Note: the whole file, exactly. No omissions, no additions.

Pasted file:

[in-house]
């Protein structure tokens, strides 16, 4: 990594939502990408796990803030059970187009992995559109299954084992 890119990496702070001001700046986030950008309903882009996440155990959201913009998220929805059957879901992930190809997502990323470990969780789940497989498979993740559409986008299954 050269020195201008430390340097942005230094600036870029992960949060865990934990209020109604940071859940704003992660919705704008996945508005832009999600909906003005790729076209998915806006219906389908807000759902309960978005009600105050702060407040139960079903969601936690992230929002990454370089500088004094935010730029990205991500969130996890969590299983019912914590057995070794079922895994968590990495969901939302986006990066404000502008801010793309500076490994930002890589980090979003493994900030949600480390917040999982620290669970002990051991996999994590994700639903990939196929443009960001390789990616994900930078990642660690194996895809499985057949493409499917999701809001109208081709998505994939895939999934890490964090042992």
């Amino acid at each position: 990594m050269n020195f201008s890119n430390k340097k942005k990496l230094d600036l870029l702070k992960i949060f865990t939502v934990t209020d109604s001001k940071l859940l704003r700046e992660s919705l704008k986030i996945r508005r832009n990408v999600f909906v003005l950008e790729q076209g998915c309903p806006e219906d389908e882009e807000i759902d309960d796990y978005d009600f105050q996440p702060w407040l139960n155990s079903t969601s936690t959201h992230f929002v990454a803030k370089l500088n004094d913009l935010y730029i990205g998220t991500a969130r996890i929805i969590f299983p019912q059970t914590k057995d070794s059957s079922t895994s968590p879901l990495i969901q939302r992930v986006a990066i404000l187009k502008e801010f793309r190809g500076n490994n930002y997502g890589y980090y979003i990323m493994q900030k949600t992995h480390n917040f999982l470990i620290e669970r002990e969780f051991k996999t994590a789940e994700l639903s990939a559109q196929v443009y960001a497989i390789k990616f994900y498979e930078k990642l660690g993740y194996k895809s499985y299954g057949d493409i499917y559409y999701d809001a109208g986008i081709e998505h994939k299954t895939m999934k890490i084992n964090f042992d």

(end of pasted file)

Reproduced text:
[in-house]
């Protein structure tokens, strides 16, 4: 990594939502990408796990803030059970187009992995559109299954084992 890119990496702070001001700046986030950008309903882009996440155990959201913009998220929805059957879901992930190809997502990323470990969780789940497989498979993740559409986008299954 050269020195201008430390340097942005230094600036870029992960949060865990934990209020109604940071859940704003992660919705704008996945508005832009999600909906003005790729076209998915806006219906389908807000759902309960978005009600105050702060407040139960079903969601936690992230929002990454370089500088004094935010730029990205991500969130996890969590299983019912914590057995070794079922895994968590990495969901939302986006990066404000502008801010793309500076490994930002890589980090979003493994900030949600480390917040999982620290669970002990051991996999994590994700639903990939196929443009960001390789990616994900930078990642660690194996895809499985057949493409499917999701809001109208081709998505994939895939999934890490964090042992």
């Amino acid at each position: 990594m050269n020195f201008s890119n430390k340097k942005k990496l230094d600036l870029l702070k992960i949060f865990t939502v934990t209020d109604s001001k940071l859940l704003r700046e992660s919705l704008k986030i996945r508005r832009n990408v999600f909906v003005l950008e790729q076209g998915c309903p806006e219906d389908e882009e807000i759902d309960d796990y978005d009600f105050q996440p702060w407040l139960n155990s079903t969601s936690t959201h992230f929002v990454a803030k370089l500088n004094d913009l935010y730029i990205g998220t991500a969130r996890i929805i969590f299983p019912q059970t914590k057995d070794s059957s079922t895994s968590p879901l990495i969901q939302r992930v986006a990066i404000l187009k502008e801010f793309r190809g500076n490994n930002y997502g890589y980090y979003i990323m493994q900030k949600t992995h480390n917040f999982l470990i620290e669970r002990e969780f051991k996999t994590a789940e994700l639903s990939a559109q196929v443009y960001a497989i390789k990616f994900y498979e930078k990642l660690g993740y194996k895809s499985y299954g057949d493409i499917y559409y999701d809001a109208g986008i081709e998505h994939k299954t895939m999934k890490i084992n964090f042992d």